Let’s talk about your hauora (wellbeing).
Being there for a friend when they’re struggling can be really difficult. You can only give someone as much as you give yourself.
Remember to look after yourself too.
Check in with yourself
As a friend or whānau member of someone who is going through a tough time, it’s important to pause and see how you’re reacting to what’s going on. You might not even realise that your mind, body, and wairua could be affected by the situation. It is important that you put aside some time to relax and enjoy an activity that is important to you. Make sure you’re eating well, drinking lots of water, and getting enough sleep. These things can all really help boost your resilience and emotional capacity to be there for someone.
Setting clear expectations of the support you can and cannot provide helps to keep you safe too. There can be times where supporting a friend can be difficult. They can say things that you may find upsetting or triggering.
You can still show them that you care by being real with them and both talking about the type of care you can provide. Let them know that you’re not giving up on them, explain where you’re coming from and that you’re connecting them to help because you care.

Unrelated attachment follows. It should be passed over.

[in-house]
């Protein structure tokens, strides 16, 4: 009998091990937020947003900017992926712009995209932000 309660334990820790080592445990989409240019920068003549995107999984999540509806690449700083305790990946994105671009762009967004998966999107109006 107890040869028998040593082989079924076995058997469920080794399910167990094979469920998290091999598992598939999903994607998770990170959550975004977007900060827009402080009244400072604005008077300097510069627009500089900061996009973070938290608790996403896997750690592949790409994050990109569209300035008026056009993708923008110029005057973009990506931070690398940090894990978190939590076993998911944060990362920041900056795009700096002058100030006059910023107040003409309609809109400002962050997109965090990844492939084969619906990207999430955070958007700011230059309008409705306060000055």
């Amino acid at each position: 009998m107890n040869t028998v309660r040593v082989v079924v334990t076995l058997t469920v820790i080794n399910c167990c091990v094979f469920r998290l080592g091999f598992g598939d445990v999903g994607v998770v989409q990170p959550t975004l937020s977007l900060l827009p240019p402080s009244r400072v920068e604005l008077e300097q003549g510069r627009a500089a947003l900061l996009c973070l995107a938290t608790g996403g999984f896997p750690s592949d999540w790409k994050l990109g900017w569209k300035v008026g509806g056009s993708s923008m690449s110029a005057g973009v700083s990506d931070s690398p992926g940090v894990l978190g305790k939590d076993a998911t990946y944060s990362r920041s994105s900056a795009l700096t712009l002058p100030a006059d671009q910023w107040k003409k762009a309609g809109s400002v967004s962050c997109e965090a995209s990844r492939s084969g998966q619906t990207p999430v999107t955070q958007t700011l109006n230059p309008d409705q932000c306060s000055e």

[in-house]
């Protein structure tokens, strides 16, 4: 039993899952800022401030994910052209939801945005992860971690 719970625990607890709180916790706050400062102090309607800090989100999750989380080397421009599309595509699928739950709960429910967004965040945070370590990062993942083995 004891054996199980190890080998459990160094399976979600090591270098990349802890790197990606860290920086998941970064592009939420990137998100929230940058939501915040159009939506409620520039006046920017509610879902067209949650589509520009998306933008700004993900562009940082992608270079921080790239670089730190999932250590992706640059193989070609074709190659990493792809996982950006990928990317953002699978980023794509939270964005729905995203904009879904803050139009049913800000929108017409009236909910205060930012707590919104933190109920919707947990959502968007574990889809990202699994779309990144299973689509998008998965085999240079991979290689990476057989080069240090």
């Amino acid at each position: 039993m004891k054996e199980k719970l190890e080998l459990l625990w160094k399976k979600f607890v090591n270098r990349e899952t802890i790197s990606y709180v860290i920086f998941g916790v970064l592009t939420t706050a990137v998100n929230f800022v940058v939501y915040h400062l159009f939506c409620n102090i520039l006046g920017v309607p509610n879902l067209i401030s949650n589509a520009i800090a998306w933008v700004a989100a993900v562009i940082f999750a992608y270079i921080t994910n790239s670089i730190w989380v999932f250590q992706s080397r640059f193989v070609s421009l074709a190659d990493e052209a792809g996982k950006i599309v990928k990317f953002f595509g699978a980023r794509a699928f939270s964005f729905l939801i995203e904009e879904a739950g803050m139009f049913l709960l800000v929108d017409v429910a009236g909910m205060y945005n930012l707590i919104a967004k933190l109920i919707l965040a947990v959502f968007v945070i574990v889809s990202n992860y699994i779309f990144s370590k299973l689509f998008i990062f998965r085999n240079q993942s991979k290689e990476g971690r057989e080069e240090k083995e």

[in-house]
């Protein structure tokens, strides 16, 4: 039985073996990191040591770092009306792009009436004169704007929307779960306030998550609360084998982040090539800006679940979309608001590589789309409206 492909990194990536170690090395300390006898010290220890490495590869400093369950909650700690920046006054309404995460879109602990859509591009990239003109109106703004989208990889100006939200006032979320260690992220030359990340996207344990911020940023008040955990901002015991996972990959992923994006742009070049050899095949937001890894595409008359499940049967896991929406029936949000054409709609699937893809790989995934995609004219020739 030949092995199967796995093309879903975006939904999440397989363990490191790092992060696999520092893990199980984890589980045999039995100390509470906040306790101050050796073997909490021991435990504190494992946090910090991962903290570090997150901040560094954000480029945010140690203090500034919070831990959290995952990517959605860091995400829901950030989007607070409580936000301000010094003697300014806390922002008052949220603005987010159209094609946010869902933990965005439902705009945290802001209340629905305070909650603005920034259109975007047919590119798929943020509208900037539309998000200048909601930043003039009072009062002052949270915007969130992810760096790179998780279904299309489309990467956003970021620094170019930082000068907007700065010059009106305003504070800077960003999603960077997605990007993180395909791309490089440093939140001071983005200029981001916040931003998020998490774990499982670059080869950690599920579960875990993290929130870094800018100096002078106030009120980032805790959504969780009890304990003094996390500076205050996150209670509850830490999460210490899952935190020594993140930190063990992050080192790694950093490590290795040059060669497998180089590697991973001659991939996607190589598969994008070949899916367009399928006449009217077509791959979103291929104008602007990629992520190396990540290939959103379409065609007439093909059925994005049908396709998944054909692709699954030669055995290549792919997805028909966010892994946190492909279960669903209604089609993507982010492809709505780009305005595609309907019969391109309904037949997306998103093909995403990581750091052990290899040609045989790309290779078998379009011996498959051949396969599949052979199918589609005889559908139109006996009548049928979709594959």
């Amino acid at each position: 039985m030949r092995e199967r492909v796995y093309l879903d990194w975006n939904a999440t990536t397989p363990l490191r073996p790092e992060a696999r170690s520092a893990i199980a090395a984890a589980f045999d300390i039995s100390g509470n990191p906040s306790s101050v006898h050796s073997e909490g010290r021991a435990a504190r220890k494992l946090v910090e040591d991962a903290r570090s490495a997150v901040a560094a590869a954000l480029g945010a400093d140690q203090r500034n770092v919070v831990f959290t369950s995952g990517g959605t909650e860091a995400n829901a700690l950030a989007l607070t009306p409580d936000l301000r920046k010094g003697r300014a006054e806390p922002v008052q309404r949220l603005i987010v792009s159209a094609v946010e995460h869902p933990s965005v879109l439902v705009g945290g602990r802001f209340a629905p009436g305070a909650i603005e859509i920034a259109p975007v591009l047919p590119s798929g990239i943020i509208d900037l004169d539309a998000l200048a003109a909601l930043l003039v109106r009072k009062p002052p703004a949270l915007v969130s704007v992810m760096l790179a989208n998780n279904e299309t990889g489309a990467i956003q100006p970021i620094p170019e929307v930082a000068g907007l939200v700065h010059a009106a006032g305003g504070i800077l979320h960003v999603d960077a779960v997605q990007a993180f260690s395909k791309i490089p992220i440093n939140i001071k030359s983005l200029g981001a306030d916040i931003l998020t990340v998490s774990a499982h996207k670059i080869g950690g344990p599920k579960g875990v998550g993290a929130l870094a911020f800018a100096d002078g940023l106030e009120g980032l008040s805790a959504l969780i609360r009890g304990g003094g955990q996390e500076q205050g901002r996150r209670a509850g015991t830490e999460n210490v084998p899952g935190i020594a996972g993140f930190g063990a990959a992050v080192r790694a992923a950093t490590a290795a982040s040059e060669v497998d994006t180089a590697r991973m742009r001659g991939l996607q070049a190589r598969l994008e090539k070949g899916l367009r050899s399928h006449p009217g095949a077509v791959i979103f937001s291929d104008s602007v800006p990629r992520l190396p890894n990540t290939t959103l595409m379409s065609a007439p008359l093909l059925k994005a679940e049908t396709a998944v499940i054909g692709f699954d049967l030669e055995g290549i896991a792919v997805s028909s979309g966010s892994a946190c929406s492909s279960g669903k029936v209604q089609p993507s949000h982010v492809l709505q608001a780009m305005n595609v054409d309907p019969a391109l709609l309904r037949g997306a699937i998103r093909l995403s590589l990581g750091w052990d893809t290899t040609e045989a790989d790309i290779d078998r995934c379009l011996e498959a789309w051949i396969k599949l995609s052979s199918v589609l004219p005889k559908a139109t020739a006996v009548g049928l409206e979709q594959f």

Always remember that this isn’t all on you. If someone is relying on you as their only source of support and you’re finding it a bit too much it’s okay to find other help.
Remember you’re not a counsellor, and your friend may need professional help. Get advice from others.
Support for you
Youthline are also here to help any young person in New Zealand, or anyone who is supporting a young person.
Check out the Small Steps website for free online tools like deep breathing and gratitude techniques to help out if you are feeling stressed or anxious.
Talk to whānau.
Talk to your school counsellor or any kaumatua in your life.
Being supported as the support person is incredibly important.